Memory is powerful. As beings with limited time, every moment is precious, and storing the moments that have filled up our years is a gift and a treasure. For those who suffer from Alzheimer’s Disease, the confusion and pain that accompanies a loss of memory are frightening and disorienting. For those left watching a parent or family member begin to slowly disassociate from the life they knew—the life that they can no longer remember—the experience is equally terrifying and devastating. The world recognizes every September as Alzheimer’s month. It is a time to bring awareness to this devastating disease and hope that one day, we might find a cure. If you suspect that a parent, spouse, or loved one in your life might be starting to experience the signs of Alzheimer’s talk to a doctor and ask for help.
Alzheimer’s Disease is a progressive condition that destroys memory and other critical mental functions when brain cell connections and their accompanying cells breakdown and die. In Alzheimer’s patients, high levels of specific proteins that exist inside and outside of brain cells become weak or damaged. Often, the first brain cells to be affected are those in the hippocampus, the brain’s center of learning and memory.
As two conditions that are often spoken about in tandem, Alzheimer’s Disease and Dementia, though similar, are not the same condition. Dementia is a general term for symptoms associated with the decline in memory, reasoning, and other critical processing skills. Alzheimer’ is a specific brain disease that causes about 60 to 80 percent of all dementia cases. In addition to Alzheimer’s Disease, dementia may be caused by damage to brain cells. Depending on the area of the brain in which cells have been damaged, the resulting symptoms may vary.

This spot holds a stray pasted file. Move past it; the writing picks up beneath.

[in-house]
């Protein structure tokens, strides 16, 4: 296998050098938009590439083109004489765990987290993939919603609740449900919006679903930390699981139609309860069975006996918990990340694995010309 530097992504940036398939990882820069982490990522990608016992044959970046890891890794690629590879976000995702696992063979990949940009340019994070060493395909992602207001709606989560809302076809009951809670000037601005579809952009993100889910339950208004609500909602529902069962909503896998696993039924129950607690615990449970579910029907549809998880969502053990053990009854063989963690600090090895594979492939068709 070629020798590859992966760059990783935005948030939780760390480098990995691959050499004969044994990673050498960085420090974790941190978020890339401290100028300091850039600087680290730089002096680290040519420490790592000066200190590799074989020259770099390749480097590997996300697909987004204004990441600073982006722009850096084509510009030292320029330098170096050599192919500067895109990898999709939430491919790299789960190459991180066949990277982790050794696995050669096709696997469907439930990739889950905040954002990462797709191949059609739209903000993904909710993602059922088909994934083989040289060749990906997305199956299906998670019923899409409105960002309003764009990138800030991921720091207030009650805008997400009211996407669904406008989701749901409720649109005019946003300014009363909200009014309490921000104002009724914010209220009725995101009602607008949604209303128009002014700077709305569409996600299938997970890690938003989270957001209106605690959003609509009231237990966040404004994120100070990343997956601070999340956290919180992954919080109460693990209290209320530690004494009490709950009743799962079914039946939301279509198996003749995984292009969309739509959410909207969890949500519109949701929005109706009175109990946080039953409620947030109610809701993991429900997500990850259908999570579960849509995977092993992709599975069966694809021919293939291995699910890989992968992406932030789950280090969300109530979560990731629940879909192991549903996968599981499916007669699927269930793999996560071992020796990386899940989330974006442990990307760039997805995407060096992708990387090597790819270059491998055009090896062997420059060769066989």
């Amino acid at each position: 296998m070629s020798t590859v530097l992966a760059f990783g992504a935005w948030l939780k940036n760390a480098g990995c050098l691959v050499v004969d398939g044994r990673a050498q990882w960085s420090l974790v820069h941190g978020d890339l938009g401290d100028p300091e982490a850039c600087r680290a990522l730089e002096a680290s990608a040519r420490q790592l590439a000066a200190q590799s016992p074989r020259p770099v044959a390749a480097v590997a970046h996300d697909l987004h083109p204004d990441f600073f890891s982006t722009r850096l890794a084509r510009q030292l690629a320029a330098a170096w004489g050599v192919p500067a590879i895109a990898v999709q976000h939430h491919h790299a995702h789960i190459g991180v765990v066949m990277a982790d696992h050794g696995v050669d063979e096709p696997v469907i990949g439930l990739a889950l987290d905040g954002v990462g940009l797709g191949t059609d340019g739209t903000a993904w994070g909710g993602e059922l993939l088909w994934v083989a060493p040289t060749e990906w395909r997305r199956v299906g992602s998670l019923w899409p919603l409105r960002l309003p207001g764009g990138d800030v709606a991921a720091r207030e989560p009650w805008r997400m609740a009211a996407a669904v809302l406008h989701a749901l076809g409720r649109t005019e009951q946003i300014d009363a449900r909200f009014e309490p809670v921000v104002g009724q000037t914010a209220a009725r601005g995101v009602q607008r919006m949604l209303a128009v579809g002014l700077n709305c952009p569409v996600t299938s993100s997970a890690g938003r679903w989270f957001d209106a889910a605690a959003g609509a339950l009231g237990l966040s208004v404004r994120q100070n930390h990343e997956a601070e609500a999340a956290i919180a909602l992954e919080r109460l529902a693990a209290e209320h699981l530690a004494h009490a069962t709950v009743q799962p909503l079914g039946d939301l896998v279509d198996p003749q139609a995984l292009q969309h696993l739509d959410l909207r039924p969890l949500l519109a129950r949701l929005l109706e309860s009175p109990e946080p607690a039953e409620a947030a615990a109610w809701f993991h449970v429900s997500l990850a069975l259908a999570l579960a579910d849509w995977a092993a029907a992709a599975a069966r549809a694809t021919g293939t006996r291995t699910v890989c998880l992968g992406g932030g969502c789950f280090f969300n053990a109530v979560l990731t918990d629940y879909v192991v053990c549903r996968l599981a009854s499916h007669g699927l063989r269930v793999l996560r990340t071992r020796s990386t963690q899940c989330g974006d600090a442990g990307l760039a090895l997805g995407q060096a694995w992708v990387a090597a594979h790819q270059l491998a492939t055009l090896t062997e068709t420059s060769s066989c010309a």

Other forms of dementia include vascular dementia in which damage to the vessels that supply blood to the brain, cause problem-solving, slowed thinking, focus, and organization issues. Lewy body dementia is marked by abnormal, balloon-like clumps of protein that appear in the brain, causing a patient to act out their dreams in their sleep, experience visual hallucinations, and have attention and focus problems.
For Alzheimer’s Disease, specifically, some of the most common early symptoms may include:
If you believe that someone in your life might be experiencing the symptoms of dementia or Alzheimer’s, talk to a doctor. An early diagnosis can ensure you have the support you need as a caregiver to help protect your loved one and keep them safe and comfortable as their condition progresses. While a doctor might prescribe the patient medication to help treat the symptoms of their disease, the primary symptoms of Alzheimer’s—particularly confusion and memory loss—will progress over time. By ensuring that both you and your loved one have the support you need, you can maximize your quality time together so that you will always have warm, wonderful memories on which to reflect.